| Richard of Jamestown|
|by James Otis|
|Follow the fortunes of orphan Richard Mutton as he travels to the New World with Captain John Smith and takes up residence with him in the new colony of Jamestown. See the struggles they go through to keep a roof over their heads and food on the table while the majority of their fellow colonists shirk the work of establishing the colony for the pursuit of gold. Observe how their relationships with the native Americans change over time and how, when they are just on the point of abandoning the colony, a new contingent of colonists arrives to bring fresh hope to the Jamestown settlement. Numerous black and white illustrations complement the text. Ages 8-10 |
LEFT ALONE IN THE WORLD
THE reason of my being in this country of Virginia at so
young an age, is directly concerned with that brave soldier
and wondrous adventurer, Captain John Smith, of whom I make
no doubt the people in this new world, when the land has been
covered with towns and villages, will come to know right well,
for of a truth he is a wonderful man.
In the sixth month of
Grace, 1606, I Was living as best I might in that great city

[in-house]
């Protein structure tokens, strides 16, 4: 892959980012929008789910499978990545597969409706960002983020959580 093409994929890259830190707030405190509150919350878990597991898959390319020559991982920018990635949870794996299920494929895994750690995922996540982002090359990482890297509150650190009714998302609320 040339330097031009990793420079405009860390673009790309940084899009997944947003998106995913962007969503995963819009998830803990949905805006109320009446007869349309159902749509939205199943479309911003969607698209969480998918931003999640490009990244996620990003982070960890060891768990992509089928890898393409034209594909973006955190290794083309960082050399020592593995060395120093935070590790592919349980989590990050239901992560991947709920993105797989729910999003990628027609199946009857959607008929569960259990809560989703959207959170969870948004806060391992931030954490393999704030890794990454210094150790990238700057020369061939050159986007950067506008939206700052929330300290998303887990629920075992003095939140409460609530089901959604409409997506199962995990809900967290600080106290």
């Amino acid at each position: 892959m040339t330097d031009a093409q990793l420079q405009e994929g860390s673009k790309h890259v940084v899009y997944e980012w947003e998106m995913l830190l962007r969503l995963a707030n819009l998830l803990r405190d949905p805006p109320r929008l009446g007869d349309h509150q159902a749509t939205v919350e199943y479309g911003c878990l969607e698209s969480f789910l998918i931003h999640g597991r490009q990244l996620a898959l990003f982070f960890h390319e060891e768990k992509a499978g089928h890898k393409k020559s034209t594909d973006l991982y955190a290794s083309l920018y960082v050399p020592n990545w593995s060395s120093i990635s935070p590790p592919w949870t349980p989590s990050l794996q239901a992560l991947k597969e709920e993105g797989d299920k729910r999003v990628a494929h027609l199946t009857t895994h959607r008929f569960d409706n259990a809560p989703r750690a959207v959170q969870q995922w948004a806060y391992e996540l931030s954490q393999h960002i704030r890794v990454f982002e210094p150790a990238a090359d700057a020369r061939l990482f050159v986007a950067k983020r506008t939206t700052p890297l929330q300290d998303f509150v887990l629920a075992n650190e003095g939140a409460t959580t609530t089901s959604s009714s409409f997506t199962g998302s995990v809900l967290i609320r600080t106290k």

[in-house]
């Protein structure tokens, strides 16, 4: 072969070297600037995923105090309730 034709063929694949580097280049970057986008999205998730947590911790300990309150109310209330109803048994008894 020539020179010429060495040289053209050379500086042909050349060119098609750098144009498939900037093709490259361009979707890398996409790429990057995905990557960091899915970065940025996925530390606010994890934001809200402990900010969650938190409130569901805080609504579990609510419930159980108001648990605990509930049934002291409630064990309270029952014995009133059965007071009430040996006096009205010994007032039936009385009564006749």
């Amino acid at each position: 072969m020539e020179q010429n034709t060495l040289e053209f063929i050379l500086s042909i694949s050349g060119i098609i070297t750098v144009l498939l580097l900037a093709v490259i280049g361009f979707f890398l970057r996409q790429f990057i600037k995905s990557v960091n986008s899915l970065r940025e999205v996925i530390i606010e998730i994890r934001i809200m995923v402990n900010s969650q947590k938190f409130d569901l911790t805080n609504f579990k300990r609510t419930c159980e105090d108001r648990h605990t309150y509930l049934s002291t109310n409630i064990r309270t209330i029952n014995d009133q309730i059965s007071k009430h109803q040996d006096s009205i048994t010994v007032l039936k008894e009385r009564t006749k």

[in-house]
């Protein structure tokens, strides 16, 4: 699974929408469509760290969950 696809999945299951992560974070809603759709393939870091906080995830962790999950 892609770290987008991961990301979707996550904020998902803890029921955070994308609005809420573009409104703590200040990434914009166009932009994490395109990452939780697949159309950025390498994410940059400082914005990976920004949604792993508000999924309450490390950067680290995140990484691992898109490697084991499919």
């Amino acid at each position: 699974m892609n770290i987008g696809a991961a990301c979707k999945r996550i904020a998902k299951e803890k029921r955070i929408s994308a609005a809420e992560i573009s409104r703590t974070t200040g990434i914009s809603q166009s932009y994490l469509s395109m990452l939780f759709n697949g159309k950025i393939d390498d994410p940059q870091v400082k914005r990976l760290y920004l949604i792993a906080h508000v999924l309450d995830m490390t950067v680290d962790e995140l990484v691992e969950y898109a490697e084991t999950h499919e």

of London, which is as much a wilderness of houses, as this
country is a wilderness of trees.
My father was a soldier of
fortune, which means that he stood ready to do battle in
behalf of whatsoever nation he believed was in the right,
or, perhaps, on the
 side of those people who would pay him
the most money for risking his life.
He had fought with the Dutch soldiers under command of one
Captain Miles Standish, an Englishman of renown among men of
arms, and had been killed.
My mother died less than a week
before the news was brought that my father had been shot to
death. Not then fully understanding how great a disaster it
is to a young lad when he loses father or mother, and how
yet more sad is his lot when he has lost both parents, I
made shift to live as best I might with a sore heart; but
yet not so sore as if I had known the full extent of the
misfortune which had overtaken me.
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